Secret is a social networking app that allows users to share pictures and text anonymously. It's become the hot new thing in some circles, but not everyone is happy about it. A court case in Brazil has resulted in Judge Paulo Cesar de Carvalho issuing a preliminary injunction requiring Google to remove the app from the Play Store and remotely delete it from users' devices. Apple was hit with the same ruling.
The case stems from a complaint by a Secret user who says personal and sensitive information was posted on the service by an anonymous party. Brazilian law includes specific prohibitions against anonymous speech, which are intended to ensure people have the ability to refute accusations made against them in the public forum. Some lawyers and judges in Brazil have interpreted it more broadly, claiming there is no legal support for anonymous free expression in the country.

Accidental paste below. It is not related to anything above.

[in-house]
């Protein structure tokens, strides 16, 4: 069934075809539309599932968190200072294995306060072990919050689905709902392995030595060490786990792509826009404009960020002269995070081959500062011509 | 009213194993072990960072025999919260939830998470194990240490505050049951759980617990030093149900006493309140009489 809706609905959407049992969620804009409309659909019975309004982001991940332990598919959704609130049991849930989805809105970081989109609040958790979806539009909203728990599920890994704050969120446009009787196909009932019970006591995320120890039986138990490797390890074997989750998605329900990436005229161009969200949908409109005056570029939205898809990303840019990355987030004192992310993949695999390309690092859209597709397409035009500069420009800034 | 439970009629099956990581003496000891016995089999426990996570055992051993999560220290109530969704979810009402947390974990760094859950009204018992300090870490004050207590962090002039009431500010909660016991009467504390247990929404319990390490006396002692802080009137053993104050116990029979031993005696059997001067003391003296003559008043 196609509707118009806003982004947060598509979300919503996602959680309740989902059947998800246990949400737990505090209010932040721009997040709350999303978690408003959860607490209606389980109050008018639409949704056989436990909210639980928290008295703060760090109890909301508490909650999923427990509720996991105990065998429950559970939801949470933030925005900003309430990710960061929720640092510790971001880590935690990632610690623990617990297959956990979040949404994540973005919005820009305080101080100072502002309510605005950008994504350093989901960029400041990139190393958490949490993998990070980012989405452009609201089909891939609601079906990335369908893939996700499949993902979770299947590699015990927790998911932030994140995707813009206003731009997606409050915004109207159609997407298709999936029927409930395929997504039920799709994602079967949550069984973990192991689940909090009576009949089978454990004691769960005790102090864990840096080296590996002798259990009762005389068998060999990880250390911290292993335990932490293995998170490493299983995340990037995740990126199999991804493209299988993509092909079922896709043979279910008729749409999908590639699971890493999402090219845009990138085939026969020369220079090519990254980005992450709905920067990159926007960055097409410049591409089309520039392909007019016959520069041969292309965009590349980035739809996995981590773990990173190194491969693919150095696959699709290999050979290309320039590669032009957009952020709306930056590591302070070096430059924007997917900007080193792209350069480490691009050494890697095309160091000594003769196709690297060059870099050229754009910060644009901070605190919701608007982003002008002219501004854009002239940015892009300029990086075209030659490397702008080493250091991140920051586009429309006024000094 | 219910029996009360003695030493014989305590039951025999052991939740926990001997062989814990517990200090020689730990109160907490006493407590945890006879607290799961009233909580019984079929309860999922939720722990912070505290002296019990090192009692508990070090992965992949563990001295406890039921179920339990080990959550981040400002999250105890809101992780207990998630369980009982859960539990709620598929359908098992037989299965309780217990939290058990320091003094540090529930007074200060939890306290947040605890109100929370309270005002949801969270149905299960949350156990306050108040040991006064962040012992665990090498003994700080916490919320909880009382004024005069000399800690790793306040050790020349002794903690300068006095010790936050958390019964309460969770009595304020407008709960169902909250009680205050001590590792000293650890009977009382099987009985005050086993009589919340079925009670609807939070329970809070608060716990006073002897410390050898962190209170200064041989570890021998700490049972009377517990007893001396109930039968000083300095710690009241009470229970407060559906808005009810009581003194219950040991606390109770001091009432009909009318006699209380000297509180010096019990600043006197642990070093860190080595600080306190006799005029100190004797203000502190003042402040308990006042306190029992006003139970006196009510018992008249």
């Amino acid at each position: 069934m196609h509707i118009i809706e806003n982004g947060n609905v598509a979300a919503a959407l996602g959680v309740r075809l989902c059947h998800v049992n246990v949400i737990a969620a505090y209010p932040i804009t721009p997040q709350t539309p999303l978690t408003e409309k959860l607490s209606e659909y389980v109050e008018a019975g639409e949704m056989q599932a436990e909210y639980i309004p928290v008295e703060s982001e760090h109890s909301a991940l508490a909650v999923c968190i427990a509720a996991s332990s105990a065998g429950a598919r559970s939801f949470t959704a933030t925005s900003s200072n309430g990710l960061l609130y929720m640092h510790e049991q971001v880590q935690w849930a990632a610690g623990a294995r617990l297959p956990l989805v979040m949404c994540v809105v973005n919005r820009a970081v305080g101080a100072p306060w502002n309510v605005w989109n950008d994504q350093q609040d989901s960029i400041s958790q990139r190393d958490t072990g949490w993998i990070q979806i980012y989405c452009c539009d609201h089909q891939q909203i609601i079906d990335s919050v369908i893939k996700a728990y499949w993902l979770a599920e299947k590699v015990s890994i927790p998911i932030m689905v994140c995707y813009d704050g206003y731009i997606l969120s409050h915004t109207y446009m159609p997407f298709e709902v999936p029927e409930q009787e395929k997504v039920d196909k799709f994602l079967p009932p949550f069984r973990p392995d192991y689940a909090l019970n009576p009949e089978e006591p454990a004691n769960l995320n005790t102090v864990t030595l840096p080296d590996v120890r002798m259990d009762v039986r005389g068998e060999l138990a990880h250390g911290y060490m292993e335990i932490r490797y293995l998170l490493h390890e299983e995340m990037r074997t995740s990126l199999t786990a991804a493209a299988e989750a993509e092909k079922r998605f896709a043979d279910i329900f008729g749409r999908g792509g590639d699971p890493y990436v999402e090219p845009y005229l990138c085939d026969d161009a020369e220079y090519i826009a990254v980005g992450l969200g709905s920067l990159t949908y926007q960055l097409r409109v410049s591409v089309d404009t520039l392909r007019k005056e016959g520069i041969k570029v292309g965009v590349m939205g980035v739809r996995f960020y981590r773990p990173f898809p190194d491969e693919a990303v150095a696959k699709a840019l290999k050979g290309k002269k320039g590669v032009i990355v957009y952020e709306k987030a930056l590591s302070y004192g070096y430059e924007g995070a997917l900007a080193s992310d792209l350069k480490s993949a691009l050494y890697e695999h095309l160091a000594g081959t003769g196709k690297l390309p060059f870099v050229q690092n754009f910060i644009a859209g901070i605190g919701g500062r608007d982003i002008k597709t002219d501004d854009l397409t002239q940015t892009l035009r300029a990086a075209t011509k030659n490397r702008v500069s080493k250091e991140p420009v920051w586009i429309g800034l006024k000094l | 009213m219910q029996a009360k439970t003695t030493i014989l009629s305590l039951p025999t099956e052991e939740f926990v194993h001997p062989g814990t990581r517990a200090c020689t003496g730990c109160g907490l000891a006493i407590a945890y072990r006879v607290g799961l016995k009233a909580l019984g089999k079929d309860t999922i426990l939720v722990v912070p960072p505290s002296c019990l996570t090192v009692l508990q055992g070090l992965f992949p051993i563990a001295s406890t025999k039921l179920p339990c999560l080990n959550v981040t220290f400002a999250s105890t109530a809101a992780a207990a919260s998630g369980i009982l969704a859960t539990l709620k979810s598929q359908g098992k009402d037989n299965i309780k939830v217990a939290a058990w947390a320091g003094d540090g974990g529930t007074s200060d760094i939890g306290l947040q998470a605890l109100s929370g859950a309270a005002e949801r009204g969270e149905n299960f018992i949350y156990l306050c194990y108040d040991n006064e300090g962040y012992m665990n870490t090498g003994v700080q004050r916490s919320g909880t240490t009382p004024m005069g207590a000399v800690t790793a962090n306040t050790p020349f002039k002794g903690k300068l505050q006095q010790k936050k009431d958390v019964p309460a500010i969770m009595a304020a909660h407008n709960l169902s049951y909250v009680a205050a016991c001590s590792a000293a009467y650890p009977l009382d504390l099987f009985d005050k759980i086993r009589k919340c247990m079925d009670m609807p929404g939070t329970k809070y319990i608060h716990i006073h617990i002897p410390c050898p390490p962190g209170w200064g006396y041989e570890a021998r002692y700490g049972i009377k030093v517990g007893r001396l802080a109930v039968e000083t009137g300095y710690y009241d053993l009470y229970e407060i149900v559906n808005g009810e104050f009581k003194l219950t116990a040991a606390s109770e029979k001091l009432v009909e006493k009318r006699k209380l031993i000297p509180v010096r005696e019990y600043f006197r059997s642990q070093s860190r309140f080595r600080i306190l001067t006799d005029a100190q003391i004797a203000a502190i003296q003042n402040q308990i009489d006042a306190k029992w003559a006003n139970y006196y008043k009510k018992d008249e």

In this case, the judge specifically cited Secret's potential use in bullying and harassment as a reason for banning it. Although, I would venture that same logic applies to the entire internet. De-listing the app across Brazil is simple, if it comes to that. Google also has mechanisms in place to remove apps remotely, which has been employed in the past to pull malicious apps that made it into the Play Store (Android Market at the time). Removing an app that people actually want is going to be much more contentious, though. Note, this only applies in Brazil. You can keep your Secret app elsewhere.
It's not clear if Google will follow the court's ruling, but it will face fines of about $9,000 per day if it fails to do so. That's not actually a huge amount of money for Google. Maybe it's just the cost of doing business.